WG/OBIT/IRC meeting conventions

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This is the wiki version of a proposal Matt first sent to OBIT, please feel free to make edits


Minutes from IRC meetings are MUCH easier to produce than minutes of a face to face, as one can just use the IRC log as the minutes. It's important to let everyone know when the IRC channel will start to be recorded for the purpose of minutes. I wouldn't suggest that the log be the sole output of the meeting, as they can be hard to follow as an outsider, but someone (chair?) could write a small summary that highlights topics, resolutions and action items in a few paragraphs that accompany the logs.

I suggest that any side-comments that really aren't meant for the minutes -- snarky comments, lol's, etc, be prefixed with the "/me" command, so they may easily be stripped from the log to make the minutes cleaner/free of cruft, e.g. "/me matt, that is the stupidest idea I've ever heard of".


I propose a few standing agenda items for each meeting.

  1. Introductions

    Before starting through the agenda, at least at the first few meetings, it would be helpful to do a *quick* round of intros so people can associate nicks with names/email addresses/faces. Prepare something ahead of time, e.g. "I'm Matt, matt at womer.org, @mdwwww on twitter. You might remember me from such classic meetings as: 2nd camp logistics on Columbus day, the first transparency meeting". (side note: if we do end up having a member rooster page somewhere, let's be sure nicks are recorded as well)

    Once we're all familiar with each other, drop this, and just intro new people.

  1. Assign roles

    Make it clear who will be responsible for facilitating, who is chairing, and who will produce the minutes.

  1. Agenda issues

    Start with the agenda as posted on the mailing list (you did post an agenda beforehand, right?) -- our nice new mailing lists have Web archives, so one can just cut and paste the URL into the channel. It's also a good idea to set the channel topic to that URL, so it is visible to anyone joining mid-meeting.

    See if there are other pressing items that need to be added to the agenda. This should be done quickly because everyone should have read the agenda prior to the meeting and sent in suggestions, so this is just in case a pressing issue comes up.

    For example:

    "Today's agenda is here: https://lists.mayfirst.org/mailman/private/obit/2011-October/000074.html any edits needed?"


    "/topic Agenda https://lists.mayfirst.org/mailman/private/obit/2011-October/000074.html"

  2. Any other business

    Unlike the first three, this should happen at the end. This could be used to help discuss an agenda for the next meeting, discuss pressing issues that weren't covered, announcements, etc.

  3. Next meeting details.

    Announce/confirm the time, date and location/channel of the next meeting. That's particularly important if the meeting doesn't happen on a fixed schedule.

The Meeting

At this point, just move through the agenda. The current agenda item/topic should be clear to all participants, I would suggest indicating when topic changes occur by prefixing the name of the agenda item with "Topic:", e.g. "Topic: Introductions", or "Topic: Transferring the foo widget to bar".

The expectation should be that once a topic has ended (as determined by facilitator? chair? consensus?), that the conversation on that topic will cease, and there will be minimal backtracking. This means the agenda should be ordered in such a way to facilitate that, i.e. if topic A depends on topic B, do topic B first.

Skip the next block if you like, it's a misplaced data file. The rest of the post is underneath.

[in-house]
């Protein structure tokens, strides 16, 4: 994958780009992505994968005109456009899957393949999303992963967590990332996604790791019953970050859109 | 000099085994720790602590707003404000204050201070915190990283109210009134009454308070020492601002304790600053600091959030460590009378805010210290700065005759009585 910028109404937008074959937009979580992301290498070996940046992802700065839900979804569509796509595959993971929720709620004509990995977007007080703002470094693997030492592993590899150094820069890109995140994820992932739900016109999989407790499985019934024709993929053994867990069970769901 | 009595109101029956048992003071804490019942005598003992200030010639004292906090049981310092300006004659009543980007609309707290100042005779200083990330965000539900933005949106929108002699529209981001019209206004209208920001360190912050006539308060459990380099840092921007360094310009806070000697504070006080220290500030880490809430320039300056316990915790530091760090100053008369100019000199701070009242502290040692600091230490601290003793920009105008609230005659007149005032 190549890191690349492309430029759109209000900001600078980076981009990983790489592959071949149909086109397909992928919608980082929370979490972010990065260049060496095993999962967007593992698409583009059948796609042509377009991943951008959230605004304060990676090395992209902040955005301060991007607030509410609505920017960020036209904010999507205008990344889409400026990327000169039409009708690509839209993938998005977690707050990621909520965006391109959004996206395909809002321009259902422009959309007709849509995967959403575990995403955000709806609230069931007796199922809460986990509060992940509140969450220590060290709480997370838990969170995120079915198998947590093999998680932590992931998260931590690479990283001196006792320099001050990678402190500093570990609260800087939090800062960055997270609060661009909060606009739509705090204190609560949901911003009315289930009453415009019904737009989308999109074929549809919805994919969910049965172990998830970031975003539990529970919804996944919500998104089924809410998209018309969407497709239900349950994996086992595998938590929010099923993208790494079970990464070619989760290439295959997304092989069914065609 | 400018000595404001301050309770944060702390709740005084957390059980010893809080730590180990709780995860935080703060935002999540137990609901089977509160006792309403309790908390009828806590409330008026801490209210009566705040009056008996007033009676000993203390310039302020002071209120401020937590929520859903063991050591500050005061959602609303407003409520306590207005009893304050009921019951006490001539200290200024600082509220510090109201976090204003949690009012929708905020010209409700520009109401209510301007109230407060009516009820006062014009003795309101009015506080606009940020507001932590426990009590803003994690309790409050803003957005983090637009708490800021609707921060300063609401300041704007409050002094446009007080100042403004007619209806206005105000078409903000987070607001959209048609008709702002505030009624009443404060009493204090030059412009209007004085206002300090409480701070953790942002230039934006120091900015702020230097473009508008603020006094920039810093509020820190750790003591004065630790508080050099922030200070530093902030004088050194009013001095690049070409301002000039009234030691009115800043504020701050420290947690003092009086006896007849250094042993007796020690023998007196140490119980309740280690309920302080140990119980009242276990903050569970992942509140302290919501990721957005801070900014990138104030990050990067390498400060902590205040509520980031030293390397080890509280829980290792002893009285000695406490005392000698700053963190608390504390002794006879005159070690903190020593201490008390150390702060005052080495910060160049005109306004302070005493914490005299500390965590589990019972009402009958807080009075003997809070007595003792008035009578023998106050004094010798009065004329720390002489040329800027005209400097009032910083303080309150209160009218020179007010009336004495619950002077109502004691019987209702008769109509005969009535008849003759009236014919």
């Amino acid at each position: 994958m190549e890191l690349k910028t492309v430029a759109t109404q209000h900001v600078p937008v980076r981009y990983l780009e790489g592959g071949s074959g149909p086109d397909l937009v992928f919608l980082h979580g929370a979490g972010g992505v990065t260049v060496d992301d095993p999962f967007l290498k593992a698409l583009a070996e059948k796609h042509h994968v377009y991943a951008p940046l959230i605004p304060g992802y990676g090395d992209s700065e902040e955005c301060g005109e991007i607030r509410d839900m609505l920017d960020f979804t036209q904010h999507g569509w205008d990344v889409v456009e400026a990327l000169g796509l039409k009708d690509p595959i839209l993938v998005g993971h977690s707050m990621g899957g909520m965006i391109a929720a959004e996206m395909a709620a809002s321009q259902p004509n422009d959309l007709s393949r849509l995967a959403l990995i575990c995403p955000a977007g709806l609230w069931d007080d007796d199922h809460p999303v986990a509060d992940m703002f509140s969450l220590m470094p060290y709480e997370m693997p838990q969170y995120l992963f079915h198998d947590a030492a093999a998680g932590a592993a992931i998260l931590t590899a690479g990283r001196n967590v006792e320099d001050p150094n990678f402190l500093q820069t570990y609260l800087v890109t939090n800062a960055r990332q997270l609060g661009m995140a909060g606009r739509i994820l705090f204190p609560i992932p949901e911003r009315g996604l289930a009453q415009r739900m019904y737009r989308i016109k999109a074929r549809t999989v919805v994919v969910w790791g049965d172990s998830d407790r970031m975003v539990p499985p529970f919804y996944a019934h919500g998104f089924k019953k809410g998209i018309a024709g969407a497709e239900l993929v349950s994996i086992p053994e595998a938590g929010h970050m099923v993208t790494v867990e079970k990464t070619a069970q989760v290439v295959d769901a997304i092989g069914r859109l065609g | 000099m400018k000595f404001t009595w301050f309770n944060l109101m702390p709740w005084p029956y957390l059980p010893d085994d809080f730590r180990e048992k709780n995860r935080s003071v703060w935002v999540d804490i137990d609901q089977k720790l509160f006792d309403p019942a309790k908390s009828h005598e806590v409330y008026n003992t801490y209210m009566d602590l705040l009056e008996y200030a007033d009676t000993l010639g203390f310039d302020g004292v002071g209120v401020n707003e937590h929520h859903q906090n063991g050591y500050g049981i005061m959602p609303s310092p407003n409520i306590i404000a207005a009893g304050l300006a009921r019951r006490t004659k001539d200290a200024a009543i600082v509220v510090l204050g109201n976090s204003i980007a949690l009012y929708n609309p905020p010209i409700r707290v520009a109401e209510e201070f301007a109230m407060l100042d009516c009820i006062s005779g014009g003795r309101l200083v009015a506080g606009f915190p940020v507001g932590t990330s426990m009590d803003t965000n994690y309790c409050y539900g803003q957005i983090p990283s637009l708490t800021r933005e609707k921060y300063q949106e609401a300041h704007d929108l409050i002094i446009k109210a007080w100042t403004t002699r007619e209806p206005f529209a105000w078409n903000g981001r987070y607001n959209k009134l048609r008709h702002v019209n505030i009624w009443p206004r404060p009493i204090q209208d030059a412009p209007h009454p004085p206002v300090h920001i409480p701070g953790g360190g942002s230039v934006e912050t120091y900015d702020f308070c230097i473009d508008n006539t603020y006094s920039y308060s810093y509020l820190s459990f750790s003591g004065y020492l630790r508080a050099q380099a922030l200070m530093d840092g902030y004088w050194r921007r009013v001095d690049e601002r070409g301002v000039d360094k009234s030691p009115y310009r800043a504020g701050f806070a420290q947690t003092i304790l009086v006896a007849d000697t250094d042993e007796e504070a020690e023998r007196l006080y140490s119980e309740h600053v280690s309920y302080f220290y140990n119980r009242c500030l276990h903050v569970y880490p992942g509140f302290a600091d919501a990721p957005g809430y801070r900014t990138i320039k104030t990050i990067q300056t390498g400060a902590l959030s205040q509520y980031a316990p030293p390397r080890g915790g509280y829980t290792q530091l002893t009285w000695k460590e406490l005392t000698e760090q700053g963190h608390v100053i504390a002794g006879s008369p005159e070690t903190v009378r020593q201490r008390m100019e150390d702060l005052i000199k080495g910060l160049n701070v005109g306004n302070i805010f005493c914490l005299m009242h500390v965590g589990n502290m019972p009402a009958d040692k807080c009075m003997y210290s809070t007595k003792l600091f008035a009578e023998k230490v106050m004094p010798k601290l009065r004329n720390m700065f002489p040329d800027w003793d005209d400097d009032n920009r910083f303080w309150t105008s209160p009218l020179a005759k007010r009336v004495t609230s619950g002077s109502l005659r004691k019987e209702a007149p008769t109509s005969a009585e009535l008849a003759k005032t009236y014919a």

IRC meetings can quickly devolve into a giant mess with people talking over one another, just like in real life. And just like in real life, those kind of meetings are often not very useful. Again, not trying to impose rules, but rather provide tools here, I suggest a few guidelines:

  1. If a message is intended as a direct response to someone else, indicate it by starting your response with "<nick>:", e.g. "matt: that is the stupidest idea I've ever heard". Lots of IRC clients have tab-completion for nicknames, so one can type "ma<tab>" and it'll replace that with "matt:" -- this doesn't work on most Web based clients unfortunately.
  2. If things start to get disorderly, maintain a stack. Indicate that you want to be on the stack by typing "q+ <topic>", e.g. "q+ to talk about why matt's idea is so stupid" (a stack is a queue, thus 'q+'). The facilitator should watch for those and maintain the queue until things settle down a bit.
  3. Straw man proposals are a great way to move towards a solid proposal on which a consensus vote can be taken. I suggest that a concrete proposal be prefixed in nice shouty caps with "PROPOSAL:", followed by the text of the proposal, e.g. "PROPOSAL: Kick matt out of OBIT".

    If people wish to indicate support for a proposal AS IS, do so with a message of "+1". Do not do a +1 with conditions on it. If you have modifications you wish to propose, take the proposal and edit it until you're happy with it and propose it, e.g. "PROPOSAL: DON'T kick matt out of OBIT". If there are multiple proposals on the table, indicate which proposal you back by appending the user's nick to the +1, e.g. "+1 to matt".

    When it seems like there is consensus on a proposal, it should be reissued as a group's resolution from the chair or facilitator with "RESOLUTION:" prefixing the text, e.g. "RESOLUTION: everyone should /ignore matt".

    Highlight these resolutions in the meeting summary.

  4. When people offer to do something, write up exactly what they will do, and prefix it with "ACTION: <nick> to <action>", e.g. "ACTION: ross to ban matt". Try to be detailed, include a due date if needed.

    These should also be highlighted in the meeting summary.